Hairy bittercress and wavy bittercress are low-growing plants native to the UK. They provide food for garden wildlife but, because bittercresses self-seed prolifically, there are times when you may want to remove them from areas of your garden.

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© Shutterstock
© Shutterstock

Quick facts

  • You’ll find two types of bittercress in gardens – Cardamine hirsuta is commonly called hairy bittercress, while Cardamine flexuosa is called wavy bittercress  
  • Another common name for bittercress is ‘ping weed’, referring to how ripe seeds are propelled (pinged) away from the plant  
  • If you need to control bittercress, non-chemical methods are easy and effective  

What does bittercress look like?

  • Hairy and wavy bittercress have flat rosettes of leaves. Each leaf stalk has smaller leaflets arranged down both sides, typically opposite each other 
  • Flowers are small and white, each with four petals. They usually bloom between spring and autumn, but both bittercresses are hardy so can grow and flower during mild spells in winter  

Distinguishing between hairy and wavy bittercress isn’t essential, as both can be controlled with the same methods. But, if you are growing it for interest or as part of the plant diversity in your garden, these next tips will help you identify between them:   

Hairy bittercress (C. hirsuta) is generally the smaller of the two, sometimes only reaching a height of 5cm (2in) tall, but the flower stalks are capable of reaching 30cm (1ft). It completes its life cycle, flowering and setting seed, in less than one year.

Wavy bittercress (C. flexuosa) can reach a height of around 50cm (20in) in damp conditions, but is shorter on dry soils. The stems of wavy bittercress veer alternately from side to side, as the name suggests. This bittercress can also live longer, growing as an annual or biennial. 

Did you know?

Despite its common name, the stems of hairy bittercress are generally a lot less hairy than the stems of wavy bittercress.

Is bittercress a weed?

Both hairy and wavy bittercress are UK native wildflowers and attract various creatures, including moths, butterflies and hoverflies. In addition to increasing biodiversity in your garden, bittercress is also a useful edible plant for humans – the leaves have a peppery, cress-like flavour and make a good addition to salads.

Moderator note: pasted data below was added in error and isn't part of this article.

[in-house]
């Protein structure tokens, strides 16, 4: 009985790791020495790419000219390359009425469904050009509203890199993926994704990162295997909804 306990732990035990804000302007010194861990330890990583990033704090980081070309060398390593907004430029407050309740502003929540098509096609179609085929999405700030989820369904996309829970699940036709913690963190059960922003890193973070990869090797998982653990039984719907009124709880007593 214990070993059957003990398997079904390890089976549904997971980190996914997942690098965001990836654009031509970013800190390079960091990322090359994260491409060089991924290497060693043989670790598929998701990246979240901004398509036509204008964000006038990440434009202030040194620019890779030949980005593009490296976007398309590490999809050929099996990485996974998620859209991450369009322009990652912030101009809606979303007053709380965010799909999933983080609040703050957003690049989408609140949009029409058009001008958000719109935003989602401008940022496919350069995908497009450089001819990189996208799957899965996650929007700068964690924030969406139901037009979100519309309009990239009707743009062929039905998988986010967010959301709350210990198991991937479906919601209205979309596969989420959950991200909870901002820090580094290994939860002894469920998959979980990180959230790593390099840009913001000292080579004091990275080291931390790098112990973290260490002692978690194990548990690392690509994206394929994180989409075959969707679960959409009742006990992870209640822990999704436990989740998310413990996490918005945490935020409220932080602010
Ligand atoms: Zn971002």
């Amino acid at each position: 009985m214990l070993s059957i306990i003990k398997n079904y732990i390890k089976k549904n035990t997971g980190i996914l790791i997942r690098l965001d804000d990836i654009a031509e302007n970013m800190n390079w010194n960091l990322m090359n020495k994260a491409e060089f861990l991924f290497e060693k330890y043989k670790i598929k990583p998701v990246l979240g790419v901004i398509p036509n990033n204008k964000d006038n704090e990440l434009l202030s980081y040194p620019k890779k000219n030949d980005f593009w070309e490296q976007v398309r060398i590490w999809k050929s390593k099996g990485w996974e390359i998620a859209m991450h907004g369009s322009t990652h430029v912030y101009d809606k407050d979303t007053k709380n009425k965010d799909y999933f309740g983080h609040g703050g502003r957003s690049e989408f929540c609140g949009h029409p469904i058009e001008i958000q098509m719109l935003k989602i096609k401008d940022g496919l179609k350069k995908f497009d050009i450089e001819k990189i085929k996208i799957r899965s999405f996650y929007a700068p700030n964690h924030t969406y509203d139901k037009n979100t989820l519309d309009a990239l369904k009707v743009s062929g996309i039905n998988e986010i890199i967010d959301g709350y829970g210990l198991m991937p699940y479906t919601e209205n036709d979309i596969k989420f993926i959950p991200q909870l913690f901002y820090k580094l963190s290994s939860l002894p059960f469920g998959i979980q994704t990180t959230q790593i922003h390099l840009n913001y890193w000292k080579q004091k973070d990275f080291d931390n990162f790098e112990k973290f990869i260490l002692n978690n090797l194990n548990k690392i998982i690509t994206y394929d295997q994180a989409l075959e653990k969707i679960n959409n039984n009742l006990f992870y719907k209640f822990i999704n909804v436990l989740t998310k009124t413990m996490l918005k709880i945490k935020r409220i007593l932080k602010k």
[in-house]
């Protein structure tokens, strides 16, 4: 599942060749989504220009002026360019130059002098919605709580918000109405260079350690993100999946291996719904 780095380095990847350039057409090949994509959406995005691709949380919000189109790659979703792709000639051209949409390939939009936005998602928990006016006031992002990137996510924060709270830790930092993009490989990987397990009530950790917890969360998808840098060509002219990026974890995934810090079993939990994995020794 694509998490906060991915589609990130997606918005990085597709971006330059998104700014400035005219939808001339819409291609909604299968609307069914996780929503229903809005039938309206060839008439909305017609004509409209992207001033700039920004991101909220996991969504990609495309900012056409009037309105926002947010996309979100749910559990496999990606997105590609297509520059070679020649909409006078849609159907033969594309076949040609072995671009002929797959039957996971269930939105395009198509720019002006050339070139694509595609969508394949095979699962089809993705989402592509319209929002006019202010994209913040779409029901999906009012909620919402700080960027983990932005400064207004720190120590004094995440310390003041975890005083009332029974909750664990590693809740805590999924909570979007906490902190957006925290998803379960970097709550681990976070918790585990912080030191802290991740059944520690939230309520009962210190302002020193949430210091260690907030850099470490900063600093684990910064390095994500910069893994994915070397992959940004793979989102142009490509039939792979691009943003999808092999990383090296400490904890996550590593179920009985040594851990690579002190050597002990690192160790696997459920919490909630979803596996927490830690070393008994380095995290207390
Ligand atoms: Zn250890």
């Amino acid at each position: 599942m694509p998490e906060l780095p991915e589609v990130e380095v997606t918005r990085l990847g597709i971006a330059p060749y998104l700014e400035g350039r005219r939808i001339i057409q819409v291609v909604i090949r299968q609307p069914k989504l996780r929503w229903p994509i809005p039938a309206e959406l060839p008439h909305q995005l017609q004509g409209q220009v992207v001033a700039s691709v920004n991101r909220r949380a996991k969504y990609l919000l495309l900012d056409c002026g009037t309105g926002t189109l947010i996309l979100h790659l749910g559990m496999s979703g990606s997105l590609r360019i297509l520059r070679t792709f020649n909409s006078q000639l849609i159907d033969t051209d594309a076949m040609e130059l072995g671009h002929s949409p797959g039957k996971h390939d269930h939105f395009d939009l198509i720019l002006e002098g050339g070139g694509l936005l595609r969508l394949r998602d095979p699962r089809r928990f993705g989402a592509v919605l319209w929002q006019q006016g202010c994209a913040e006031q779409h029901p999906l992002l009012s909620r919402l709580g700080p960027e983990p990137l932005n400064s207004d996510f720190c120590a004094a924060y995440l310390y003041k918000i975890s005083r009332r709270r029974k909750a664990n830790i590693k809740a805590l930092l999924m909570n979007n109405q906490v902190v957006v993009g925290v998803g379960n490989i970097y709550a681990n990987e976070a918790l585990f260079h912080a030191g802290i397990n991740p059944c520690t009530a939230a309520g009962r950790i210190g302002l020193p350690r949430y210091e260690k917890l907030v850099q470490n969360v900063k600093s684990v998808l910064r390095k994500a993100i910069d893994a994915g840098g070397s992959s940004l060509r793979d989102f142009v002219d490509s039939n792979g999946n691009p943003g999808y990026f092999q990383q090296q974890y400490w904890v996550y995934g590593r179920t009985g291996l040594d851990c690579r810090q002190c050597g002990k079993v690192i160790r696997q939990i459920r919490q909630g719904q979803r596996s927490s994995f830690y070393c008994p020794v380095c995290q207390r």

Bittercress may be unwanted in some garden situations, particularly veg patches and ornamental borders. It is a small plant, but can multiply easily by seed, making it a potential competitor for moisture, nutrients, space and light when growing among other small plants.

What is a weed?

The term ‘weed’ describes a plant that is growing where it isn’t wanted. Weeds usually thrive in average garden conditions, reproducing and spreading easily. It is up to you to decide what you call a weed and what you choose to retain or remove.

Frequently asked questions about controlling bittercress

Here are our answers to your most common questions about dealing with bittercress: 

How invasive is bittercress?   

Bittercress spreads by pinging seeds up to 1m (3ft) away from the parent plant. The seeds have a good chance of germinating if they land on bare soil containing some moisture. However, plants are short-lived and have a shallow, fine root system, making them easy to hoe off or pull out. By removing plants before they set seed, you can easily clear an area of bittercress.  

Do I need to get rid of bittercress? 

You don’t need to eradicate bittercress from your garden. Among large, established plants, it won’t have any detrimental effects. You can leave bittercress to grow in a designated wildflower patch or in unused, rarely visited parts of your garden. However, in an area where you wish to sow seeds or grow small plants, such as alpines, bittercress could cause unwelcome competition.  

What is the easiest way to kill bittercress?   

If you have bittercress growing where it is not wanted, there are a few easy ways to remove it:   

  • Hoe off plants – sharply slide the blade of a hoe just under the rosette of leaves to kill the whole plant. Hoe on a warm, dry or windy day, so exposed roots dry out quickly. Hoeing removes weeds with minimal soil disturbance.   
  • Pull or fork out plants – this may be a good option if bittercress is growing among other seedlings and hoeing isn’t a feasible option. Hand pulling is usually easy, but on compacted soil you may need to use a hand fork.  
  • Smother plants – prevent seeds from germinating and growing by covering the soil with a mulch of organic matter about 8cm (3in) deep, or a mat of ground cover plants.  

Hoe off bittercress before it flowers and sets seed
Bittercress is easy to remove from cracks in paving 
Should I use weedkiller?

As bittercress is easy to control by hoeing and pulling out, there’s no need to use a weedkiller.  

For more information, see our page on Weeds: non-chemical controls.  

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